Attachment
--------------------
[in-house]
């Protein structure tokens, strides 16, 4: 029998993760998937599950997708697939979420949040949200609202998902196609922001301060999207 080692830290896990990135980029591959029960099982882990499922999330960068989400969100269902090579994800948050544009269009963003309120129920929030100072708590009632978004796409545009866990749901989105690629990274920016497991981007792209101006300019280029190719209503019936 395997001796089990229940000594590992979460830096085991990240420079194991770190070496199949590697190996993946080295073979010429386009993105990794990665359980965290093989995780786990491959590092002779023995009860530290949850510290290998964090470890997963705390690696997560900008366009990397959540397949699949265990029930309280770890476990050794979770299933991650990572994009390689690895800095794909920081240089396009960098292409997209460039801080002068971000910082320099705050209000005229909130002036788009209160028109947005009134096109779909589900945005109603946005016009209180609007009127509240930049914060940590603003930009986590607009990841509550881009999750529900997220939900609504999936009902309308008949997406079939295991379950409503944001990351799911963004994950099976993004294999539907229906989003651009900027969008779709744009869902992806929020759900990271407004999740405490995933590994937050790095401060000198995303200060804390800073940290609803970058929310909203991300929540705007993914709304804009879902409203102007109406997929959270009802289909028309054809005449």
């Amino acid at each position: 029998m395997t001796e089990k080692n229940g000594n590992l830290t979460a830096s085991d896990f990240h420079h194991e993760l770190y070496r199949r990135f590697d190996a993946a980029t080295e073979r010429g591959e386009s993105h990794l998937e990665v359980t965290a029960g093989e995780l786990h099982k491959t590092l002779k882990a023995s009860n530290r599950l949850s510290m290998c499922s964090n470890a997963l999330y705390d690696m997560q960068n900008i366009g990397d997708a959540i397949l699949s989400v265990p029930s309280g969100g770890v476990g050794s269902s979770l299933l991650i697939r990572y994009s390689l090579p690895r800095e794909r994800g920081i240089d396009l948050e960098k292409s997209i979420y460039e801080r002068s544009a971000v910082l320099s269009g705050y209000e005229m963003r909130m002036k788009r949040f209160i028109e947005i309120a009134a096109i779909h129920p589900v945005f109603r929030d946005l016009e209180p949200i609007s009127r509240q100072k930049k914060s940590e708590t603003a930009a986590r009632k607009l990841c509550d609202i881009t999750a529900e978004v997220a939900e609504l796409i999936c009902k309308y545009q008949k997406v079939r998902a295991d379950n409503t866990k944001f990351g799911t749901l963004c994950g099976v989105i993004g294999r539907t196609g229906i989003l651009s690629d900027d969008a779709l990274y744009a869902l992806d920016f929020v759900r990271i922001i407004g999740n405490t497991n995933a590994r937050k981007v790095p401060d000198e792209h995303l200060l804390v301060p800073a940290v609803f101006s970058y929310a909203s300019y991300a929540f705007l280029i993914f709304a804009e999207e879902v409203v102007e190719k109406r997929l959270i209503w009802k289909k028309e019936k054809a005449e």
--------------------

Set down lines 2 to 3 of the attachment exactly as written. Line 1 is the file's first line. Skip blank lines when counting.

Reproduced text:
């Protein structure tokens, strides 16, 4: 029998993760998937599950997708697939979420949040949200609202998902196609922001301060999207 080692830290896990990135980029591959029960099982882990499922999330960068989400969100269902090579994800948050544009269009963003309120129920929030100072708590009632978004796409545009866990749901989105690629990274920016497991981007792209101006300019280029190719209503019936 395997001796089990229940000594590992979460830096085991990240420079194991770190070496199949590697190996993946080295073979010429386009993105990794990665359980965290093989995780786990491959590092002779023995009860530290949850510290290998964090470890997963705390690696997560900008366009990397959540397949699949265990029930309280770890476990050794979770299933991650990572994009390689690895800095794909920081240089396009960098292409997209460039801080002068971000910082320099705050209000005229909130002036788009209160028109947005009134096109779909589900945005109603946005016009209180609007009127509240930049914060940590603003930009986590607009990841509550881009999750529900997220939900609504999936009902309308008949997406079939295991379950409503944001990351799911963004994950099976993004294999539907229906989003651009900027969008779709744009869902992806929020759900990271407004999740405490995933590994937050790095401060000198995303200060804390800073940290609803970058929310909203991300929540705007993914709304804009879902409203102007109406997929959270009802289909028309054809005449």
């Amino acid at each position: 029998m395997t001796e089990k080692n229940g000594n590992l830290t979460a830096s085991d896990f990240h420079h194991e993760l770190y070496r199949r990135f590697d190996a993946a980029t080295e073979r010429g591959e386009s993105h990794l998937e990665v359980t965290a029960g093989e995780l786990h099982k491959t590092l002779k882990a023995s009860n530290r599950l949850s510290m290998c499922s964090n470890a997963l999330y705390d690696m997560q960068n900008i366009g990397d997708a959540i397949l699949s989400v265990p029930s309280g969100g770890v476990g050794s269902s979770l299933l991650i697939r990572y994009s390689l090579p690895r800095e794909r994800g920081i240089d396009l948050e960098k292409s997209i979420y460039e801080r002068s544009a971000v910082l320099s269009g705050y209000e005229m963003r909130m002036k788009r949040f209160i028109e947005i309120a009134a096109i779909h129920p589900v945005f109603r929030d946005l016009e209180p949200i609007s009127r509240q100072k930049k914060s940590e708590t603003a930009a986590r009632k607009l990841c509550d609202i881009t999750a529900e978004v997220a939900e609504l796409i999936c009902k309308y545009q008949k997406v079939r998902a295991d379950n409503t866990k944001f990351g799911t749901l963004c994950g099976v989105i993004g294999r539907t196609g229906i989003l651009s690629d900027d969008a779709l990274y744009a869902l992806d920016f929020v759900r990271i922001i407004g999740n405490t497991n995933a590994r937050k981007v790095p401060d000198e792209h995303l200060l804390v301060p800073a940290v609803f101006s970058y929310a909203s300019y991300a929540f705007l280029i993914f709304a804009e999207e879902v409203v102007e190719k109406r997929l959270i209503w009802k289909k028309e019936k054809a005449e």